A site of endless curiosity

In search of the passionate inarticulate

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I read Seth Godin’s blog from time to time.  I caught a very short blog entry – reproduced below.

Seth seems to want to say that if someone is  inarticulate – if they can’t really say anything substantial or with depth about something –  then that person is not passionate about the topic.  Let me expand on this.  What if you encounter a person who really can’t talk about anything substantial on any topic?  That is, if all the conversation you can have with the person in question is “small talk” then what is going on?

If a person is inarticulate in general, are they passionless?

Seth’s unstated presupposition in the blog entry quoted below is that expression of passion about something or some subject is (primarily or essentially) verbal (“How long before you run out of talking points?”).

Seth uses the example of Dan Dennett.  Dan Dennett, or perhaps more precisely professor Dennett, is a philosopher.  The “performance” of Philosophy is verbal and written.  Dennett has “talking point” galore as a fundamental mode of expression, or performance, of his passion for the philosophical topics that interest him.  Philosophy is fundamentally expressed in words (spoken or written).  Is there a “physical” (non verbal) performance or expression of Philosophy?  If one could not “physically perform” philosophy could you make an argument on the basis of the primacy of “physical performance” that philosophers are passionless?  It’s just like Seth’s argument exchanging the primacy of physical expression for that of verbal expression.  Philosophers could be “physically inarticulate” from that perspective and thus rendered “passionless”.

What about people who “do things” but don’t necessarily “think about things”?  With no talking points does it mean they are not passionate or “emotionally connected or informed”?  Is a physical performance a sign of passion?  For example, music, dance, or a magic show?  When does AC/DC’s  Angus Young run out of “talking points” in a guitar solo?  ( Watch six minutes of verbal inarticulation by Angus Young.  How passionless  and uninformed about music he must be! )

Let’s get back to the question.  Why the primacy of speech (and thought) as a hallmark of passion? – or intelligence, for that matter!  And if you encounter a person who “can not speak” – a person who is inarticulate – then what is the precondition for this situation?  Does it mean the person is not intelligent?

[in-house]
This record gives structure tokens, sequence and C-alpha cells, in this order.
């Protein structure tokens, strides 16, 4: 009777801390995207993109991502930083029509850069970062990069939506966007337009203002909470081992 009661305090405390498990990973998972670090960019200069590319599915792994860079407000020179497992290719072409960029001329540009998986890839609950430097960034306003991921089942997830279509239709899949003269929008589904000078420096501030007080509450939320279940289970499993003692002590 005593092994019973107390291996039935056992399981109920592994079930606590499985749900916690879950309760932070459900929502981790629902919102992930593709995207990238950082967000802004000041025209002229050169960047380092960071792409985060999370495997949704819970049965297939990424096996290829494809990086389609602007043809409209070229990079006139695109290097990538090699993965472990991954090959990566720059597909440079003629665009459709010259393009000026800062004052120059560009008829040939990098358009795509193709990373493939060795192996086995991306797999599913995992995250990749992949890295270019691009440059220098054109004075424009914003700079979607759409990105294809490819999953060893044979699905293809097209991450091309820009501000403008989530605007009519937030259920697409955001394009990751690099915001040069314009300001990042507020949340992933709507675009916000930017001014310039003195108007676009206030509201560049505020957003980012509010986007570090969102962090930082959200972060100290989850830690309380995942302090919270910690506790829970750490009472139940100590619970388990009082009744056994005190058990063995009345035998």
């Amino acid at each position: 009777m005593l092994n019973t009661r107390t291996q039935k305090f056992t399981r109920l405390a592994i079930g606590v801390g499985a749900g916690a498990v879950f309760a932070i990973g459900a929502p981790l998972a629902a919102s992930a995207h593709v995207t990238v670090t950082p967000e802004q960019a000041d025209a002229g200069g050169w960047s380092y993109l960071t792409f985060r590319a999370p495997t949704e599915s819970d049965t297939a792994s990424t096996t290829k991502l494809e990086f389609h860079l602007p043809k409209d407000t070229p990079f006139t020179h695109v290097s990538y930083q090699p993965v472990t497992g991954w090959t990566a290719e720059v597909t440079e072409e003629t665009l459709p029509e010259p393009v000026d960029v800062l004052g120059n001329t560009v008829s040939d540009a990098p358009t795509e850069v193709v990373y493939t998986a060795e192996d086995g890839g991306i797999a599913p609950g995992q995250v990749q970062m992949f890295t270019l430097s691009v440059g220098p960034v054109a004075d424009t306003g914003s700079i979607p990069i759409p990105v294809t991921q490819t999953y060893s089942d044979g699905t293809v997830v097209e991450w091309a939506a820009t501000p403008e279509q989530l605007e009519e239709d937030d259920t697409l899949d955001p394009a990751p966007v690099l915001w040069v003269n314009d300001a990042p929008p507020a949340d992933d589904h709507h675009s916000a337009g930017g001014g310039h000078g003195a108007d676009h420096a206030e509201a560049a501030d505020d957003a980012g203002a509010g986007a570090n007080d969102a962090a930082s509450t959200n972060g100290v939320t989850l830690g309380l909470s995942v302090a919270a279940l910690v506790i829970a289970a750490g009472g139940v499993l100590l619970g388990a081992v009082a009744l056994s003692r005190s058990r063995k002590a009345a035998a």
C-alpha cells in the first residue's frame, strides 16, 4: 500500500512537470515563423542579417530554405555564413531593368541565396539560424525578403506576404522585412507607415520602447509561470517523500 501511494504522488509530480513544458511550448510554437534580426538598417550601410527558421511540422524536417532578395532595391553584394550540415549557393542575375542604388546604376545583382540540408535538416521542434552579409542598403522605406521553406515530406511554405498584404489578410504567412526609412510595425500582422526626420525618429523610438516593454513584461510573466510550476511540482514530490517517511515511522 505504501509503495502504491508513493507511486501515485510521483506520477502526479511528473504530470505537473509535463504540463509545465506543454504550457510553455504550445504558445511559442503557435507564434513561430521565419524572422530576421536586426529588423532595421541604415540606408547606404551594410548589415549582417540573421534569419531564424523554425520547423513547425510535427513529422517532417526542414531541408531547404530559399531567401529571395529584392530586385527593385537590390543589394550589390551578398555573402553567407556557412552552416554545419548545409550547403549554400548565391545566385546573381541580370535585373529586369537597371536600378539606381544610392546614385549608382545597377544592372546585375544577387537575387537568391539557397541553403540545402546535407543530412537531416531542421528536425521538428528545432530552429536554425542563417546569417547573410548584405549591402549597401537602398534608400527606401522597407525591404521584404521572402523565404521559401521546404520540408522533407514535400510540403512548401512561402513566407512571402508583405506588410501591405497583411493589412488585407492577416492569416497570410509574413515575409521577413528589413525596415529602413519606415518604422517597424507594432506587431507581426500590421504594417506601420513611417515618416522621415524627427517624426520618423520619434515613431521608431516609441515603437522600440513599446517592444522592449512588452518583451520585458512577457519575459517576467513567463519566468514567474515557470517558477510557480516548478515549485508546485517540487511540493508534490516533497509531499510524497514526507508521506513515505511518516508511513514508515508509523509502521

I encounter people who “have nothing to say” – on anything.  What’s going on?

From Seth Godin’s blog

How long before you run out of talking points?

Here’s how you know if someone is living the brand, is emotionally connected to the story and is literate and informed–or if they’re just emotionally connected in the moment:

Ask a lot of questions.

Cornel West can talk for hours about race, the Bible or Marx. He knows it cold.

Dan Dennett can write for three hundred pages about the philosophy of free will and consciousness and he’s just getting started. There’s depth there.

I’ve talked to brand stewards from JetBlue and Starbucks that could go deep or wide or detailed for hours.

Then compare these passionate leaders to a pundit, spin doctor or troll (for just about any cause du jour) being interviewed on TV. After three sentences, they run out of assertions, facts or interesting things to say.

There’s a lot to be said for being deep, scientific and informed.


Read more on (non-verbal) intelligences:

More from AC/DC Angus Young – Getting the crowed whipped up without saying a word, being deep, scientific, or informed.  Angus is the living brand of the band AC/DC – and he doesn’t need to utter a word.


Written by frrl

August 16, 2010 at 4:05 am

Posted in Uncategorized

One Response

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  1. I agree with you more than Seth Godin, passion and conversation don’t always lean on one another, as your Angus Young example proves very well.

    John Donland

    August 17, 2010 at 6:58 pm

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